Operator

And our next question comes from Samuel Eisner from Goldman Sachs.

Samuel H. Eisner - Goldman Sachs Group Inc., Research Division

So I have a couple of questions again on the -- just the pre-buy that you guys called out. Is there a way to kind of parse out how much the benefit was, say, in the second quarter and also in the first quarter? And in particular on the margin line, how much of a mix benefit you got from the pre-buy?

John J. Kita

Well, we certainly, we talked about -- you're talking about the pre-buy associated with Northern California, I assume?

Samuel H. Eisner - Goldman Sachs Group Inc., Research Division

Yes.

John J. Kita

Yes. We certainly saw that benefit in the first quarter. We had estimated the industry units, I think, were up 4,000, 5,000 units, so we estimated half of that was associated with the pre-buy. That certainly helped us in the second and the first quarter. And it was not a significant effect I don't think on really the second quarter.

Samuel H. Eisner - Goldman Sachs Group Inc., Research Division

Okay, great. And then in China, you mentioned that store openings are running a little bit faster than I think you were anticipating. Are the new stores that are being opened in the Tier 2 and Tier 3 cities, are those stores being opened by Suning and Gome, or those some your specialty stores? Just help me understand a little bit, who is actually building these new stores?

John J. Kita

I think the net increase was primarily our specialty stores, primarily. Suning and Gome are kind of floating, they've been closing some and opening some for a net, not much but increase. But I think for the most part, it's been specialty stores. And we've said one of the advantages to us is we have a much smaller footprint. We can much easier open it up in the Tier 2 and Tier 3 cities than our partners who have to build a 5- or 6-store operation, if you will.

Samuel H. Eisner - Goldman Sachs Group Inc., Research Division

Great. No, that's definitely helpful. And then just lastly, in terms of the guide here, so if I look at the second half, basically you guys are flat for the second half over last year. So I'm just curious if you can maybe just go through a walk there. That kind of help me understand for the second half of '13 versus second half of '12, is everything just the same or are there some puts and takes there that are different, just help me understand that a little better.

John J. Kita

Well, I would say we're up a little bit from last year's second half. And certainly, the first half was a great first half, helped by volume. And we're stepping back and taking a look. I mean, there's some potential headwinds that we're trying to understand with respect to the housing recovery. Obviously, recent housing starts weren't great, interest rates up. So -- I mean, we're taking a relatively positive view. I think last year's second half was about $0.82 or $0.83. And right now, our midpoint would be about $0.87. So again, there's some potential headwinds we're just stepping back and taking a look at. But obviously we've just had a great first half of the year.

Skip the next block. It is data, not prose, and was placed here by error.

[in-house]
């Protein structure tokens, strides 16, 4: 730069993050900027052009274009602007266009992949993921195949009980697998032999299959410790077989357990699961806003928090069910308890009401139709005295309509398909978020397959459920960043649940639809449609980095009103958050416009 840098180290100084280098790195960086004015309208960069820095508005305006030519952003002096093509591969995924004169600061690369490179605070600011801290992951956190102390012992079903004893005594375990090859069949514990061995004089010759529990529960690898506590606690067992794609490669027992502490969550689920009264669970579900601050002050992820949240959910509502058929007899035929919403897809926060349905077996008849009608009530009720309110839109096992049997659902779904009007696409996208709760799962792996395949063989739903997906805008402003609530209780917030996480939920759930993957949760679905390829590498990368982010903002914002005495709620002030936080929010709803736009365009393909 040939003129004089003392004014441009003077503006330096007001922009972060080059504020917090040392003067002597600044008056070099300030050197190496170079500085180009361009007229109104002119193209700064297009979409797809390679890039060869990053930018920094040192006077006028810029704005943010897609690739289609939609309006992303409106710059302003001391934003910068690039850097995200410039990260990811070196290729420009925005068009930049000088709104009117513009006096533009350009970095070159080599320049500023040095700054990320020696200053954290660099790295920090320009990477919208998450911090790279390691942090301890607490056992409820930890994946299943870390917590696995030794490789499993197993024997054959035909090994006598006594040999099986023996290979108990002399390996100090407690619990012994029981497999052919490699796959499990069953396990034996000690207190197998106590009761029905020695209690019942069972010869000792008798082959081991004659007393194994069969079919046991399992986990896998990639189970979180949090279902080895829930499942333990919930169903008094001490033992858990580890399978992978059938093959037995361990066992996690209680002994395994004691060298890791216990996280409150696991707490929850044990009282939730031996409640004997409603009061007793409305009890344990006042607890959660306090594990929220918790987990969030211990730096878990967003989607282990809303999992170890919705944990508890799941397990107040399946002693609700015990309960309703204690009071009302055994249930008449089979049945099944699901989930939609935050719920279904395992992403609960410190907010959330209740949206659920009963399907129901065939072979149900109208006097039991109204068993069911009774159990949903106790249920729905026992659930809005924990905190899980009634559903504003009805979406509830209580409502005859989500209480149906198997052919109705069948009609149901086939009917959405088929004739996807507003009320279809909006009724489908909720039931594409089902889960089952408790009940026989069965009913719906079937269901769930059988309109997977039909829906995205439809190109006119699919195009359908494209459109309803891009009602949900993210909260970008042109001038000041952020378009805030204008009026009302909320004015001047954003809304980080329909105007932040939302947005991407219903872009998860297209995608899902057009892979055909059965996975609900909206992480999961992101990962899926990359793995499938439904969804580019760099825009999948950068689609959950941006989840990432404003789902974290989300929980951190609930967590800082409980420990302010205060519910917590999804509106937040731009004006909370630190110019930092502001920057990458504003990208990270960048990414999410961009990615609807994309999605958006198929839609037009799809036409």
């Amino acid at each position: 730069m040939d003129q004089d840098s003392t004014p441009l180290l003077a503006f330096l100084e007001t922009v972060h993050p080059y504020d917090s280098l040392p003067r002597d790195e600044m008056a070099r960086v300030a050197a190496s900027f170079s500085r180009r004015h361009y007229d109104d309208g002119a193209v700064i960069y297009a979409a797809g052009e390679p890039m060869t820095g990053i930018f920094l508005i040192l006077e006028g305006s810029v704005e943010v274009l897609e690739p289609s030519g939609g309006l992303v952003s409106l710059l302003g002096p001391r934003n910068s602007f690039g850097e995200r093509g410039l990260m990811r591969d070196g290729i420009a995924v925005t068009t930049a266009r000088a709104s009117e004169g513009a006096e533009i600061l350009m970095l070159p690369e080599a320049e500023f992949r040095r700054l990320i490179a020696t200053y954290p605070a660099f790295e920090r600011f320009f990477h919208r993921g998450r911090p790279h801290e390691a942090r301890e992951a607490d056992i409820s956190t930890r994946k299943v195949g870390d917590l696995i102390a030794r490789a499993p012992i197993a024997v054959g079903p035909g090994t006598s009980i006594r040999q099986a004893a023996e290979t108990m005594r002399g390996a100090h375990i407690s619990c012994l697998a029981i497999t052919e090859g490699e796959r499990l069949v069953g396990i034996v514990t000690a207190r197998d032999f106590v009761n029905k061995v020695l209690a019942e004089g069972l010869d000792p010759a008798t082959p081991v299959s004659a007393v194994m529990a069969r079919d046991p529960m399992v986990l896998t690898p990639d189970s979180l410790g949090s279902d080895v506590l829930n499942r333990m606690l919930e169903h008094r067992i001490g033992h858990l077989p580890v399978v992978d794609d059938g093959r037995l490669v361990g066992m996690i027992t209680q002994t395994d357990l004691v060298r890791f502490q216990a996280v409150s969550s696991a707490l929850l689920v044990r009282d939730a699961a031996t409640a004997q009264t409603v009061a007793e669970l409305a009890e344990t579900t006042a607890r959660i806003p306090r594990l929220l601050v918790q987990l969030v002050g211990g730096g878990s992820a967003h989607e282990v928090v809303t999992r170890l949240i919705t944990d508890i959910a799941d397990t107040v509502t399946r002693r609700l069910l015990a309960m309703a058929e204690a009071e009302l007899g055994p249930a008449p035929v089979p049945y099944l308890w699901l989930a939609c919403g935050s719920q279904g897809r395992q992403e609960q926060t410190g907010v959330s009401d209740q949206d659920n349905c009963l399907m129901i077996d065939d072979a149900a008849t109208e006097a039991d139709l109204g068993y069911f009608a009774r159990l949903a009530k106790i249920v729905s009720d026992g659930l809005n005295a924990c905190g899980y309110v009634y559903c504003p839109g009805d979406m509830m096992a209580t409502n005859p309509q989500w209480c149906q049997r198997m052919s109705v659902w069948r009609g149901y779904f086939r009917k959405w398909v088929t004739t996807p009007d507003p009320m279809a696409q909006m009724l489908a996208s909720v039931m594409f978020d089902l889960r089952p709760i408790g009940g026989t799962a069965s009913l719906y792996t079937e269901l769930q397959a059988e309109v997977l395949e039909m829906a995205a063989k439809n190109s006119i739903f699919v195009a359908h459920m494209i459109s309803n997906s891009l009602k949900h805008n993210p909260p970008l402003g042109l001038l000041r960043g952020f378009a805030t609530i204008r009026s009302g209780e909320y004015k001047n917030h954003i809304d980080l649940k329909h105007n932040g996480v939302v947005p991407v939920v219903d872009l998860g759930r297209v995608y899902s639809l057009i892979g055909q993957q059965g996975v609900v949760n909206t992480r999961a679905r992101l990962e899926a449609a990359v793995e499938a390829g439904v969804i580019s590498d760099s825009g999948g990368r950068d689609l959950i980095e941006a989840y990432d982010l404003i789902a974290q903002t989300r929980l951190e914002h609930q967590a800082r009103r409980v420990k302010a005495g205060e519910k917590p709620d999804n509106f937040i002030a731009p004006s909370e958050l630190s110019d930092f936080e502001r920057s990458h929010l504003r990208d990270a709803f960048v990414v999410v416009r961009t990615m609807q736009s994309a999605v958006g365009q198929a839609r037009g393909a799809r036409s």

Operator

And our next question comes from Robert Kelly from Sidoti.

Robert J. Kelly - Sidoti & Company, LLC

You talked about a lot of the success in China being related to new product growth. Could you put a number or a percentage contribution from new products this quarter?

John J. Kita

I really can't. I don't really have that data. But obviously, that was a big benefit, is that the 4 major areas where we saw growth were in electric, wall-hung and that clearly benefited from the series 8. The instantaneous side was up significantly and I can tell you the super quiet was a big component of that. The water treatment, as I said, more than doubled and a big component of that was -- that's the combination, I think. The marketplace is much more accepting, understanding now the need for water treatment. But also, we have a unique distinct product which I think has been very well received. So I can't give you a number, but clearly, those 3 were big contributors.

Robert J. Kelly - Sidoti & Company, LLC

Okay. Was it a quarter of your growth, half of your growth? Any help as far as the percentage.

John J. Kita

I just really don't know. Okay. We don't break it down that way, so I can't really.

Ajita G. Rajendra